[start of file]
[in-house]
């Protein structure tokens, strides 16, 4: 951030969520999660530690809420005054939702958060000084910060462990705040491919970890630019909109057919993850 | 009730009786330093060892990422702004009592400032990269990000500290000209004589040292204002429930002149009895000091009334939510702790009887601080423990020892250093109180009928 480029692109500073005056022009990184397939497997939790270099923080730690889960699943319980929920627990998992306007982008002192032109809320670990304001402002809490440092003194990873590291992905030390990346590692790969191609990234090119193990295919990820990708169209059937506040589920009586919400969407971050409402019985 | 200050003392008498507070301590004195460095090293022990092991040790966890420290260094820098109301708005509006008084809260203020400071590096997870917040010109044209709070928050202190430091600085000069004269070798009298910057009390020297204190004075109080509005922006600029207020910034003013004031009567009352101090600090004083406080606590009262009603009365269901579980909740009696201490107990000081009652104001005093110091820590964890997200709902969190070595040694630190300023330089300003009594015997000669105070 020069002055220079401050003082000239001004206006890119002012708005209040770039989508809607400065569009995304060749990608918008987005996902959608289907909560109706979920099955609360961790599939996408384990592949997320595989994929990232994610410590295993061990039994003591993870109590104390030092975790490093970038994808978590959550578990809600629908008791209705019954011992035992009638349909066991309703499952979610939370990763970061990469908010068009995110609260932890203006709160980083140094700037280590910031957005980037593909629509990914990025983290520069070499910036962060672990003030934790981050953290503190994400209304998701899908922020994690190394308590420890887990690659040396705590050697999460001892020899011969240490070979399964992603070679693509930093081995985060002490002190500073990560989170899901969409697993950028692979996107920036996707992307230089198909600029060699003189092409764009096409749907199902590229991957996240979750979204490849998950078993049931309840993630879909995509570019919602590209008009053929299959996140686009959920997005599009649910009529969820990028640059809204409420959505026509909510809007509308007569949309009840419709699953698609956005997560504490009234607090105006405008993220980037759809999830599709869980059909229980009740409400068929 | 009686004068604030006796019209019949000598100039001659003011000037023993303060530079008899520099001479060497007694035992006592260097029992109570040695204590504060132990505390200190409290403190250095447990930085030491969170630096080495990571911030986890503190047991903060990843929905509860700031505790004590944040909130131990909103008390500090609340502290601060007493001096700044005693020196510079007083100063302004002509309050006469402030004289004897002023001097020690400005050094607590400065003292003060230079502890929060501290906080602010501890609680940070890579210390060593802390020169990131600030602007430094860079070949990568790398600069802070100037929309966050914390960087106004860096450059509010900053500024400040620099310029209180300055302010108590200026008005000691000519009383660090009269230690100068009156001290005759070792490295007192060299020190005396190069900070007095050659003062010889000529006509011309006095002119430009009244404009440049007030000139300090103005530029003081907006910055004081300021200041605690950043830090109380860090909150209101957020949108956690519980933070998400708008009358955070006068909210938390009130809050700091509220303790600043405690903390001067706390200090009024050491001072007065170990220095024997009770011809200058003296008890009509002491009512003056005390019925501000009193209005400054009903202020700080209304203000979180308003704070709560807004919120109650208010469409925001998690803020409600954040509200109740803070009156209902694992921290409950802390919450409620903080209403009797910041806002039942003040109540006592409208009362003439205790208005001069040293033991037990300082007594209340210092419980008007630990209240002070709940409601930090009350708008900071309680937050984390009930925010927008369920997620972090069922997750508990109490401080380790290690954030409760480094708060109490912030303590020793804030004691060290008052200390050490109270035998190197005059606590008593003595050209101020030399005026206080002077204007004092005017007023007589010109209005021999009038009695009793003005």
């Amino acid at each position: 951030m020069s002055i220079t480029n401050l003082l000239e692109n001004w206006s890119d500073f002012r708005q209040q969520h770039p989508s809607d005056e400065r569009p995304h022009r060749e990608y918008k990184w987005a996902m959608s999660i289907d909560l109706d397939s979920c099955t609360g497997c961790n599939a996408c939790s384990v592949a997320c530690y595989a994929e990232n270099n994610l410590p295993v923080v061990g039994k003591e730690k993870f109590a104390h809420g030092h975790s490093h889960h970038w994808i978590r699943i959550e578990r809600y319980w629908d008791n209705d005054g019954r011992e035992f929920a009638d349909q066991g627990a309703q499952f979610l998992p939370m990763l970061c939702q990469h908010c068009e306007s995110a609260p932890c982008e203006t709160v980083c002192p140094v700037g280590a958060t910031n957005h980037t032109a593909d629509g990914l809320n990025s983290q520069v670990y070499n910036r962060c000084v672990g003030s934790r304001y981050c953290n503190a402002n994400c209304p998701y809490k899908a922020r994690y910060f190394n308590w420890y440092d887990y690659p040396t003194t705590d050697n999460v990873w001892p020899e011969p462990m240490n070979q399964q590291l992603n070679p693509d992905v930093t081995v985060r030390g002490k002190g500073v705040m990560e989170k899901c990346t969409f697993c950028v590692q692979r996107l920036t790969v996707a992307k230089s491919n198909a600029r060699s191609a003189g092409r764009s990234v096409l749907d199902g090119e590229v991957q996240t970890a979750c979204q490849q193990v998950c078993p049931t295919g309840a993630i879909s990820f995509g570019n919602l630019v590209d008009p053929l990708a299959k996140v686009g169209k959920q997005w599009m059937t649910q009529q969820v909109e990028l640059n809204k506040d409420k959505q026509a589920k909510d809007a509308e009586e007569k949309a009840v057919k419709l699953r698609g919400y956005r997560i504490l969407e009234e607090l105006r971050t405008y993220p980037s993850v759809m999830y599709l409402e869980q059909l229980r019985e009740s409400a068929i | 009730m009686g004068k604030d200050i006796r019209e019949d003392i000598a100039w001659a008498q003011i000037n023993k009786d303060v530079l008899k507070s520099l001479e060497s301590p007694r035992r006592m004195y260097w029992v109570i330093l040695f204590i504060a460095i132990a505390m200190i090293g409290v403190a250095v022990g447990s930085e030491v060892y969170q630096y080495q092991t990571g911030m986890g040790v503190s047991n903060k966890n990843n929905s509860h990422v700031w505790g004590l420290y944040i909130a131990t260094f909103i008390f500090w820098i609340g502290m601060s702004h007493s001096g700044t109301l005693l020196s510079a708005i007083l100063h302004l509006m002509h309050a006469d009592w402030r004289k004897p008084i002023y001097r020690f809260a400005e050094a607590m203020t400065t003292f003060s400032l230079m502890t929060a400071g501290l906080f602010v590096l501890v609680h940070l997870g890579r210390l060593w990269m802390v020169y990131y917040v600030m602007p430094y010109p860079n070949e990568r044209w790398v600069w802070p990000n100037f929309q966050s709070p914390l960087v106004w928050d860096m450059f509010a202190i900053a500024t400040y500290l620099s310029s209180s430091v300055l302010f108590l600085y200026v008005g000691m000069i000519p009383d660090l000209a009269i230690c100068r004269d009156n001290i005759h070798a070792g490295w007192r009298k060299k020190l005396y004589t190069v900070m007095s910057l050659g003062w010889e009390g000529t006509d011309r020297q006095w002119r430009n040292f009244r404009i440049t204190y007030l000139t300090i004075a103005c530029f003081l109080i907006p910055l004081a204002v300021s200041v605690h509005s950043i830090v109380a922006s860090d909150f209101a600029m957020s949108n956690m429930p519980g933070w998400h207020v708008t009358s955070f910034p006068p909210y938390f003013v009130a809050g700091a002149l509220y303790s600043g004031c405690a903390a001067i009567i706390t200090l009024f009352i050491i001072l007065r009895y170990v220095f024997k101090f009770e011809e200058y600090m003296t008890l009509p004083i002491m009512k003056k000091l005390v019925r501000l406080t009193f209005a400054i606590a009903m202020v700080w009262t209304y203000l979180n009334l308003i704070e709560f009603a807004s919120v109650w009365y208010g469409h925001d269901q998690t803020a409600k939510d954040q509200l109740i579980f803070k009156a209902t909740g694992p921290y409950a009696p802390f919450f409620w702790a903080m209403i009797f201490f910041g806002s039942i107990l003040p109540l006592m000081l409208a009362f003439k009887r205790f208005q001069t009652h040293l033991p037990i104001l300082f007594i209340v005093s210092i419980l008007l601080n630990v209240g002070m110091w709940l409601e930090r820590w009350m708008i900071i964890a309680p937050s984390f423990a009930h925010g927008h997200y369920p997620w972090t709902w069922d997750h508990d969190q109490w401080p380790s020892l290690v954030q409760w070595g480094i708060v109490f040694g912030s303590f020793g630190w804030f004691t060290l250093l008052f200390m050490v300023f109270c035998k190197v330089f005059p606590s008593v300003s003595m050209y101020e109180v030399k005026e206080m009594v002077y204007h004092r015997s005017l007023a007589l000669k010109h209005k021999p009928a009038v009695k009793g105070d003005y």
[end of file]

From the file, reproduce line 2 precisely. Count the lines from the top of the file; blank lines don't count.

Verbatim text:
């Protein structure tokens, strides 16, 4: 951030969520999660530690809420005054939702958060000084910060462990705040491919970890630019909109057919993850 | 009730009786330093060892990422702004009592400032990269990000500290000209004589040292204002429930002149009895000091009334939510702790009887601080423990020892250093109180009928 480029692109500073005056022009990184397939497997939790270099923080730690889960699943319980929920627990998992306007982008002192032109809320670990304001402002809490440092003194990873590291992905030390990346590692790969191609990234090119193990295919990820990708169209059937506040589920009586919400969407971050409402019985 | 200050003392008498507070301590004195460095090293022990092991040790966890420290260094820098109301708005509006008084809260203020400071590096997870917040010109044209709070928050202190430091600085000069004269070798009298910057009390020297204190004075109080509005922006600029207020910034003013004031009567009352101090600090004083406080606590009262009603009365269901579980909740009696201490107990000081009652104001005093110091820590964890997200709902969190070595040694630190300023330089300003009594015997000669105070 020069002055220079401050003082000239001004206006890119002012708005209040770039989508809607400065569009995304060749990608918008987005996902959608289907909560109706979920099955609360961790599939996408384990592949997320595989994929990232994610410590295993061990039994003591993870109590104390030092975790490093970038994808978590959550578990809600629908008791209705019954011992035992009638349909066991309703499952979610939370990763970061990469908010068009995110609260932890203006709160980083140094700037280590910031957005980037593909629509990914990025983290520069070499910036962060672990003030934790981050953290503190994400209304998701899908922020994690190394308590420890887990690659040396705590050697999460001892020899011969240490070979399964992603070679693509930093081995985060002490002190500073990560989170899901969409697993950028692979996107920036996707992307230089198909600029060699003189092409764009096409749907199902590229991957996240979750979204490849998950078993049931309840993630879909995509570019919602590209008009053929299959996140686009959920997005599009649910009529969820990028640059809204409420959505026509909510809007509308007569949309009840419709699953698609956005997560504490009234607090105006405008993220980037759809999830599709869980059909229980009740409400068929 | 009686004068604030006796019209019949000598100039001659003011000037023993303060530079008899520099001479060497007694035992006592260097029992109570040695204590504060132990505390200190409290403190250095447990930085030491969170630096080495990571911030986890503190047991903060990843929905509860700031505790004590944040909130131990909103008390500090609340502290601060007493001096700044005693020196510079007083100063302004002509309050006469402030004289004897002023001097020690400005050094607590400065003292003060230079502890929060501290906080602010501890609680940070890579210390060593802390020169990131600030602007430094860079070949990568790398600069802070100037929309966050914390960087106004860096450059509010900053500024400040620099310029209180300055302010108590200026008005000691000519009383660090009269230690100068009156001290005759070792490295007192060299020190005396190069900070007095050659003062010889000529006509011309006095002119430009009244404009440049007030000139300090103005530029003081907006910055004081300021200041605690950043830090109380860090909150209101957020949108956690519980933070998400708008009358955070006068909210938390009130809050700091509220303790600043405690903390001067706390200090009024050491001072007065170990220095024997009770011809200058003296008890009509002491009512003056005390019925501000009193209005400054009903202020700080209304203000979180308003704070709560807004919120109650208010469409925001998690803020409600954040509200109740803070009156209902694992921290409950802390919450409620903080209403009797910041806002039942003040109540006592409208009362003439205790208005001069040293033991037990300082007594209340210092419980008007630990209240002070709940409601930090009350708008900071309680937050984390009930925010927008369920997620972090069922997750508990109490401080380790290690954030409760480094708060109490912030303590020793804030004691060290008052200390050490109270035998190197005059606590008593003595050209101020030399005026206080002077204007004092005017007023007589010109209005021999009038009695009793003005």